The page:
Over the past few weeks we have heard a great deal about the new funding being made available to PEI’s post-secondary students through bursaries and debt-reduction programs. This is fantastic news for young Islanders who are beginning their post secondary education and those who are going to stay here on PEI after they graduate. I look forward to seeing the details of how these new programs will roll out.
I applaud this effort, but have been surprised to see Ministers pointing to this as a ‘cure all’ for the problems facing Island youth. Of course, it would be impossible for one program or initiative to address every issue. The needs of young Islanders are complex and varied. Yet, in the current sitting of the Legislature, new bursary and debt reduction programs for post-secondary students have been presented as an answer to a wide range of issues such as affordable housing for youth, low youth income levels (see Hansard April 24, pg 1921), and perhaps most confusingly, as a response to why UPEI is not covered under the Freedom of Information and Protection of Privacy Act (FOIPP) (see Hansard April 12 2018, pg. 1561). Indeed, the new student bursary and debt relief programs were featured in Ministers’ statements three out of the four days the first full week the legislature was in session (see Hansard April 17-20). Unequivocally, this seems to be a go-to-answer for almost any question related to post-secondary education or young Islanders.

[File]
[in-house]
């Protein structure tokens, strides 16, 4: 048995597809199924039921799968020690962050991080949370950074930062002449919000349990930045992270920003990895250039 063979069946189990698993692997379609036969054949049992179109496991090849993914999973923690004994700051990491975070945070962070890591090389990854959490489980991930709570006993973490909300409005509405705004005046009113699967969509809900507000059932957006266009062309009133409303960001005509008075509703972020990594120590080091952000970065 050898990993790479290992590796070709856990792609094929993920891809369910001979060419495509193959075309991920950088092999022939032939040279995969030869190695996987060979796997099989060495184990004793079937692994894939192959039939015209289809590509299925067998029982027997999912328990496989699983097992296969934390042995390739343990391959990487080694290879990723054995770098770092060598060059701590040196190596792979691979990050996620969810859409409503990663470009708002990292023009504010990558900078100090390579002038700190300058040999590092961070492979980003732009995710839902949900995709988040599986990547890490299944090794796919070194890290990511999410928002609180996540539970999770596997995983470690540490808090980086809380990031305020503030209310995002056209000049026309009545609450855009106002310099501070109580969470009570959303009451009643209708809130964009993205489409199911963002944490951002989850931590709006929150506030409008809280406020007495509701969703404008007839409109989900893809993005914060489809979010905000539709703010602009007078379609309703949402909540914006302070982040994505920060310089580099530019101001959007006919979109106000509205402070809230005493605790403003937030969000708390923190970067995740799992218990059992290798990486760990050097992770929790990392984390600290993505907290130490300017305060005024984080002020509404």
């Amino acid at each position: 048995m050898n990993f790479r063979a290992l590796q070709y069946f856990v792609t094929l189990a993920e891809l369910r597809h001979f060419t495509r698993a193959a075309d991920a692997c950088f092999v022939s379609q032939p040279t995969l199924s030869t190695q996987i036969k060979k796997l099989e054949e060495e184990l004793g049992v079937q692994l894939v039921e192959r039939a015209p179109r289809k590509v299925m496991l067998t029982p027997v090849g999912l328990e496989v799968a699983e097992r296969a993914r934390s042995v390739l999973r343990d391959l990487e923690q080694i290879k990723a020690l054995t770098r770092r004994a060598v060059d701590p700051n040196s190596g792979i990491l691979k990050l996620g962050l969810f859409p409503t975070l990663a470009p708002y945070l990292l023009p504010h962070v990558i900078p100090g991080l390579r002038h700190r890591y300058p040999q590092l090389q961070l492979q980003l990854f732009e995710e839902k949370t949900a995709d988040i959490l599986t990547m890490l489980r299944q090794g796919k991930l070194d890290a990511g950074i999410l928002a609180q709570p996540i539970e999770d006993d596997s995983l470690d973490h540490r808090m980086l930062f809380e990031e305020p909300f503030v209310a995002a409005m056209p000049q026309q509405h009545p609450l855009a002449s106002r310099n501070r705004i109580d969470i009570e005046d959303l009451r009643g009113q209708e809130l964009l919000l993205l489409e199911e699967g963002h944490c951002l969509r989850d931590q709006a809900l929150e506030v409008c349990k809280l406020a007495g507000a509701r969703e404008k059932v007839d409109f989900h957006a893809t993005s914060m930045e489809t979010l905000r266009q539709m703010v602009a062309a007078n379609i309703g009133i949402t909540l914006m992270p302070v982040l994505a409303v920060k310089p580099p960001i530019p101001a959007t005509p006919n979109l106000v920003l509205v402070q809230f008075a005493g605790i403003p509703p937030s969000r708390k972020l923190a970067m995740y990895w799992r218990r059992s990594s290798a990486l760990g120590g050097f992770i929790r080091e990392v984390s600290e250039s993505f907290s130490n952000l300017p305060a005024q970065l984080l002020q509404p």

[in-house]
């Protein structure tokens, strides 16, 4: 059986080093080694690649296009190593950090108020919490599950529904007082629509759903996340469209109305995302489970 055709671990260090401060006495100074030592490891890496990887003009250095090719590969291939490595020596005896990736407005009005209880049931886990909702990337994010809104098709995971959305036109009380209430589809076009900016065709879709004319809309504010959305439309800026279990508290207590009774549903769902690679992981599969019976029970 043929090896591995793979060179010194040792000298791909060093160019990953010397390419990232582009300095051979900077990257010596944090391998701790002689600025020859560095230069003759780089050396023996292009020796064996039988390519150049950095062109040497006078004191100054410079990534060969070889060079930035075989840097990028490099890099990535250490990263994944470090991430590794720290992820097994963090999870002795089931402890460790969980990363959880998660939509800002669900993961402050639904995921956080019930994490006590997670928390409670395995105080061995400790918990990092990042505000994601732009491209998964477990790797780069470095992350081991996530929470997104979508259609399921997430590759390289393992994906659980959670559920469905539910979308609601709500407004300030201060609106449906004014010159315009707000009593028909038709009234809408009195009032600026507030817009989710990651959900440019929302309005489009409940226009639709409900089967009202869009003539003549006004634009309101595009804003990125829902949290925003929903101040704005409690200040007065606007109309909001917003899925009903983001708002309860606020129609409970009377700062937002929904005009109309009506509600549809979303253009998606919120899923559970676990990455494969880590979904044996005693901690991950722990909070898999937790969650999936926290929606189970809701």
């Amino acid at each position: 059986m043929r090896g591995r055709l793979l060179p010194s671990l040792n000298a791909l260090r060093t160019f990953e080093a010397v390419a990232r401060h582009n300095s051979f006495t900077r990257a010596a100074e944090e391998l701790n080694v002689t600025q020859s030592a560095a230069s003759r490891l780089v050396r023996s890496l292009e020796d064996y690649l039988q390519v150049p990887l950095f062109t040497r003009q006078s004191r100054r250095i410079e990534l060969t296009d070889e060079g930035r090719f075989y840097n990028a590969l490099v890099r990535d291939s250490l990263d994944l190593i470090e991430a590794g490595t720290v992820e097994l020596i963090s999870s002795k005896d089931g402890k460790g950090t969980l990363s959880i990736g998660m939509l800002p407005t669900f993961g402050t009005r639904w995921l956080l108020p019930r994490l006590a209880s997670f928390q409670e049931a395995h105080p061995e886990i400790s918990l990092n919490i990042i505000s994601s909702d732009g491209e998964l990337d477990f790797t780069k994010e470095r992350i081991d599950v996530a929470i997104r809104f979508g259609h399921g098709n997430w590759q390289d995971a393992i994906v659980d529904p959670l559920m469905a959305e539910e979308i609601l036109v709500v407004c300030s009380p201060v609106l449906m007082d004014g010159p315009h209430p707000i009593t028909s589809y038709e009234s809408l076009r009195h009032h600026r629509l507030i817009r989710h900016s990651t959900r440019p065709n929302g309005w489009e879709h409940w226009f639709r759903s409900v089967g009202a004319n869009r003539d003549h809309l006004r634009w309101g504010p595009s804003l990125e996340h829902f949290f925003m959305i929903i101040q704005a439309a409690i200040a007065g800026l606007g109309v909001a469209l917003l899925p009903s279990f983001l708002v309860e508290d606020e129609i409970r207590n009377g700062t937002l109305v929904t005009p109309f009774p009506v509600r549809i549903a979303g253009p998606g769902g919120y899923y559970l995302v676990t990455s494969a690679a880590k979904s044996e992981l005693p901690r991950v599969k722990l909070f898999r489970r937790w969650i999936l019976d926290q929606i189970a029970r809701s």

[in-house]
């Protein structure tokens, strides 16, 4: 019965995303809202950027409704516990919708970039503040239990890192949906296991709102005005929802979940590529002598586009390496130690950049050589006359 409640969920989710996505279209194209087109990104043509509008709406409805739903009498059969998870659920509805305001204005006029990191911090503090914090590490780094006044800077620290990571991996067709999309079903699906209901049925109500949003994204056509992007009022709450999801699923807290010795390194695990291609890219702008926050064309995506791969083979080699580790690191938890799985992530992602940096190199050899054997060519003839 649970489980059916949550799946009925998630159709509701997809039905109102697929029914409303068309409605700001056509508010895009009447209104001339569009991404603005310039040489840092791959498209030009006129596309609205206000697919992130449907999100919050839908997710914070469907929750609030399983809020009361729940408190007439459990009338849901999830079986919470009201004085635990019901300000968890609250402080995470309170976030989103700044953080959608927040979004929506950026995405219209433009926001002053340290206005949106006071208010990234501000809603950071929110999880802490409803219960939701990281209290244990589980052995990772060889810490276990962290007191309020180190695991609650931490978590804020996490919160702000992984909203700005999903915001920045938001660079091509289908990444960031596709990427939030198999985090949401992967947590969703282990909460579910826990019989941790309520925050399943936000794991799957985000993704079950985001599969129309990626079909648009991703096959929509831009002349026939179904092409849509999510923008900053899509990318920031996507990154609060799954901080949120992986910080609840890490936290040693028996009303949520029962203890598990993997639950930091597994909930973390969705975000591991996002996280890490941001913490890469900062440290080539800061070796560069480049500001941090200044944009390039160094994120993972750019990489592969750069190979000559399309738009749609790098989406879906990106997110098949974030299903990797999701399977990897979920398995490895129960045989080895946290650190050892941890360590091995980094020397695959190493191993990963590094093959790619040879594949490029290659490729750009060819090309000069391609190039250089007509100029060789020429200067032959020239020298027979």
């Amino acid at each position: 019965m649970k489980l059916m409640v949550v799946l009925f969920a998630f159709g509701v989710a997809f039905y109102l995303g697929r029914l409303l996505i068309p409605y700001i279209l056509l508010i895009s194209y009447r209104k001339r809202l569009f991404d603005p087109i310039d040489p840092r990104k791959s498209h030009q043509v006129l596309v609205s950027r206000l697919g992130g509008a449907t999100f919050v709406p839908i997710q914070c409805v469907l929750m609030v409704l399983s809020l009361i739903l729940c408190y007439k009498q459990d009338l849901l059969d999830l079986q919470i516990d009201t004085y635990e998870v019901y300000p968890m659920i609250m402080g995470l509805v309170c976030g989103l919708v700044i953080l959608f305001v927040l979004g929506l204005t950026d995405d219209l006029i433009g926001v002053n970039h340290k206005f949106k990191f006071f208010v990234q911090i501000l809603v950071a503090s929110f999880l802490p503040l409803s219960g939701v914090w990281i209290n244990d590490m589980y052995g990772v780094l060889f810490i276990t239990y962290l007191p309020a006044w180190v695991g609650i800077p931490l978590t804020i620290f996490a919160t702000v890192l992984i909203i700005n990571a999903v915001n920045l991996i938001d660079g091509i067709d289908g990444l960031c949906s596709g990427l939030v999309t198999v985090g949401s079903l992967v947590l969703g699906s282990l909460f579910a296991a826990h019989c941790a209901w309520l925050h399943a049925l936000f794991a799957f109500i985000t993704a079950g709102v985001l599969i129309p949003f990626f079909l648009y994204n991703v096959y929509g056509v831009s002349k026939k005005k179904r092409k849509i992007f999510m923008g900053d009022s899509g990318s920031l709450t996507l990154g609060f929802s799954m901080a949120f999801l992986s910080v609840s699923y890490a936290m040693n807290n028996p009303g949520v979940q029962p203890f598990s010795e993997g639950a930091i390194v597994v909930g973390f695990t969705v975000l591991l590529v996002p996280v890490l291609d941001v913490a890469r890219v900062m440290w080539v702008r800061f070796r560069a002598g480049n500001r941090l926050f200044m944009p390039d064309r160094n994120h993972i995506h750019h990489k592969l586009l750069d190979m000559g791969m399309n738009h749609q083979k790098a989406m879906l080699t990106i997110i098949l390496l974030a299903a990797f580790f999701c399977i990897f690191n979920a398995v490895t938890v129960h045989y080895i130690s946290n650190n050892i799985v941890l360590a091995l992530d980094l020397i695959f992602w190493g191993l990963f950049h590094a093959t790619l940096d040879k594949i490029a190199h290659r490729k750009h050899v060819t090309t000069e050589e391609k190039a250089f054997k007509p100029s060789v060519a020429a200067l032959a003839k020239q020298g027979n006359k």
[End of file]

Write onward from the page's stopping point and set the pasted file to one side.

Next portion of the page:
The Government deserves credit for improving access to education for youth from low and middle income families through these initiatives. This is wonderful to see and will no doubt contribute to the success of the approximately 2,200 students who are able to access some form of bursary. However, this is only one piece of a much bigger puzzle. For example, not all young people who require affordable housing or find themselves earning low wages are students, and many young people with undergraduate degrees or diplomas are unable to find full time, stable, living wage employment close to home. There are over 17,200 Islanders between the ages of 15-24 and many more who don’t fall within that age range. Creating opportunities for all of our youth requires long-term thinking toward a sustainable local economy where young people can work, innovate, and thrive. It also means reimagining what affordable housing can look like, among other things. I am hopeful that Government will keep working to create social and fiscal policy that will meet the needs of a diverse range of Islanders - to see the big picture, not just one piece of the puzzle.